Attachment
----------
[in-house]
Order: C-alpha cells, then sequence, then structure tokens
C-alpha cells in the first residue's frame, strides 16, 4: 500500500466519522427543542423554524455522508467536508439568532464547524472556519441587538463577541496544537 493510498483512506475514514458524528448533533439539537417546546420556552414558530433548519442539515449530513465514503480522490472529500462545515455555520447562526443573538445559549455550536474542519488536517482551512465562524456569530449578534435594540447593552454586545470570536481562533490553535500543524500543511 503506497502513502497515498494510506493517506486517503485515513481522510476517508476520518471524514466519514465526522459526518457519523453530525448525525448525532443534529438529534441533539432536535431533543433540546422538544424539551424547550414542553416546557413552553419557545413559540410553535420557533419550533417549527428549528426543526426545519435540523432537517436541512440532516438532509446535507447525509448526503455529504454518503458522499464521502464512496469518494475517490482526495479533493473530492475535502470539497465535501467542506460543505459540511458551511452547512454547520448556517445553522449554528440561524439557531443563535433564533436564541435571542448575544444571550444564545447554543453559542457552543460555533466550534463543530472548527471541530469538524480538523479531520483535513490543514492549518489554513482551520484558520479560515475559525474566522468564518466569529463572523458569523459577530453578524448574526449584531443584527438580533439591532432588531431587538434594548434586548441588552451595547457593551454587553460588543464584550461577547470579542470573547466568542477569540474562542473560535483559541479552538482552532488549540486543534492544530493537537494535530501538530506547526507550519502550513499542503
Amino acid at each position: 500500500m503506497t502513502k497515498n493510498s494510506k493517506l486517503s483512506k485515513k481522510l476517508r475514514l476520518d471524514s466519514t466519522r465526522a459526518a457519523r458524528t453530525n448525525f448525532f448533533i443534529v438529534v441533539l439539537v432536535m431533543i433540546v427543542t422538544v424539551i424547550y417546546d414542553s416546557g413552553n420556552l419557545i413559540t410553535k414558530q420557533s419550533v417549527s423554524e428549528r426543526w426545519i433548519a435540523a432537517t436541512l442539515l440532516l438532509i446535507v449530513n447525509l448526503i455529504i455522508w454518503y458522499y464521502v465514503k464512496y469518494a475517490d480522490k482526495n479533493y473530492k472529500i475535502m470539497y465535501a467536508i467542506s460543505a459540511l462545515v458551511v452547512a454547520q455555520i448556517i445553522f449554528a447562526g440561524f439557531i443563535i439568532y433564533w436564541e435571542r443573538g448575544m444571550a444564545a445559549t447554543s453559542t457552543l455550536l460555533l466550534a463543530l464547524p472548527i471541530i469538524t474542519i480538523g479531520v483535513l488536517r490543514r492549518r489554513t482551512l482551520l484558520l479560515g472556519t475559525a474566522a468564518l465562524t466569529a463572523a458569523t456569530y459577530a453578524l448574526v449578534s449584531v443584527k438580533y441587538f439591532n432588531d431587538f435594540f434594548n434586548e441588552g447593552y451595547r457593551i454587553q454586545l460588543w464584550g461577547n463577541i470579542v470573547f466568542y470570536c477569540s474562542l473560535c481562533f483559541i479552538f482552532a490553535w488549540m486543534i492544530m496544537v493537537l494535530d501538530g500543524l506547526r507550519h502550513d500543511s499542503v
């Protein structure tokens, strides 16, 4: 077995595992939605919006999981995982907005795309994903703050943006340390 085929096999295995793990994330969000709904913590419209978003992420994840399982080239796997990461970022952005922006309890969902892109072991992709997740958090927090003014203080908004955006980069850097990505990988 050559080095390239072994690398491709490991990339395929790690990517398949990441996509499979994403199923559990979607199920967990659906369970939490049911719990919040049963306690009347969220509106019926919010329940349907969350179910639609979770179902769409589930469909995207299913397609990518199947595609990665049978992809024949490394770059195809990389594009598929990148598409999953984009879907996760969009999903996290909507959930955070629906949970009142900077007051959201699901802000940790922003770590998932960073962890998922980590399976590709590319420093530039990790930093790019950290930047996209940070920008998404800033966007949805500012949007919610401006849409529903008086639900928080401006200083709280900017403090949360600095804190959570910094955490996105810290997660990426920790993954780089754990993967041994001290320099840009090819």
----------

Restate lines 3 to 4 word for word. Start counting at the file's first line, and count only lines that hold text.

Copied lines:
C-alpha cells in the first residue's frame, strides 16, 4: 500500500466519522427543542423554524455522508467536508439568532464547524472556519441587538463577541496544537 493510498483512506475514514458524528448533533439539537417546546420556552414558530433548519442539515449530513465514503480522490472529500462545515455555520447562526443573538445559549455550536474542519488536517482551512465562524456569530449578534435594540447593552454586545470570536481562533490553535500543524500543511 503506497502513502497515498494510506493517506486517503485515513481522510476517508476520518471524514466519514465526522459526518457519523453530525448525525448525532443534529438529534441533539432536535431533543433540546422538544424539551424547550414542553416546557413552553419557545413559540410553535420557533419550533417549527428549528426543526426545519435540523432537517436541512440532516438532509446535507447525509448526503455529504454518503458522499464521502464512496469518494475517490482526495479533493473530492475535502470539497465535501467542506460543505459540511458551511452547512454547520448556517445553522449554528440561524439557531443563535433564533436564541435571542448575544444571550444564545447554543453559542457552543460555533466550534463543530472548527471541530469538524480538523479531520483535513490543514492549518489554513482551520484558520479560515475559525474566522468564518466569529463572523458569523459577530453578524448574526449584531443584527438580533439591532432588531431587538434594548434586548441588552451595547457593551454587553460588543464584550461577547470579542470573547466568542477569540474562542473560535483559541479552538482552532488549540486543534492544530493537537494535530501538530506547526507550519502550513499542503
Amino acid at each position: 500500500m503506497t502513502k497515498n493510498s494510506k493517506l486517503s483512506k485515513k481522510l476517508r475514514l476520518d471524514s466519514t466519522r465526522a459526518a457519523r458524528t453530525n448525525f448525532f448533533i443534529v438529534v441533539l439539537v432536535m431533543i433540546v427543542t422538544v424539551i424547550y417546546d414542553s416546557g413552553n420556552l419557545i413559540t410553535k414558530q420557533s419550533v417549527s423554524e428549528r426543526w426545519i433548519a435540523a432537517t436541512l442539515l440532516l438532509i446535507v449530513n447525509l448526503i455529504i455522508w454518503y458522499y464521502v465514503k464512496y469518494a475517490d480522490k482526495n479533493y473530492k472529500i475535502m470539497y465535501a467536508i467542506s460543505a459540511l462545515v458551511v452547512a454547520q455555520i448556517i445553522f449554528a447562526g440561524f439557531i443563535i439568532y433564533w436564541e435571542r443573538g448575544m444571550a444564545a445559549t447554543s453559542t457552543l455550536l460555533l466550534a463543530l464547524p472548527i471541530i469538524t474542519i480538523g479531520v483535513l488536517r490543514r492549518r489554513t482551512l482551520l484558520l479560515g472556519t475559525a474566522a468564518l465562524t466569529a463572523a458569523t456569530y459577530a453578524l448574526v449578534s449584531v443584527k438580533y441587538f439591532n432588531d431587538f435594540f434594548n434586548e441588552g447593552y451595547r457593551i454587553q454586545l460588543w464584550g461577547n463577541i470579542v470573547f466568542y470570536c477569540s474562542l473560535c481562533f483559541i479552538f482552532a490553535w488549540m486543534i492544530m496544537v493537537l494535530d501538530g500543524l506547526r507550519h502550513d500543511s499542503v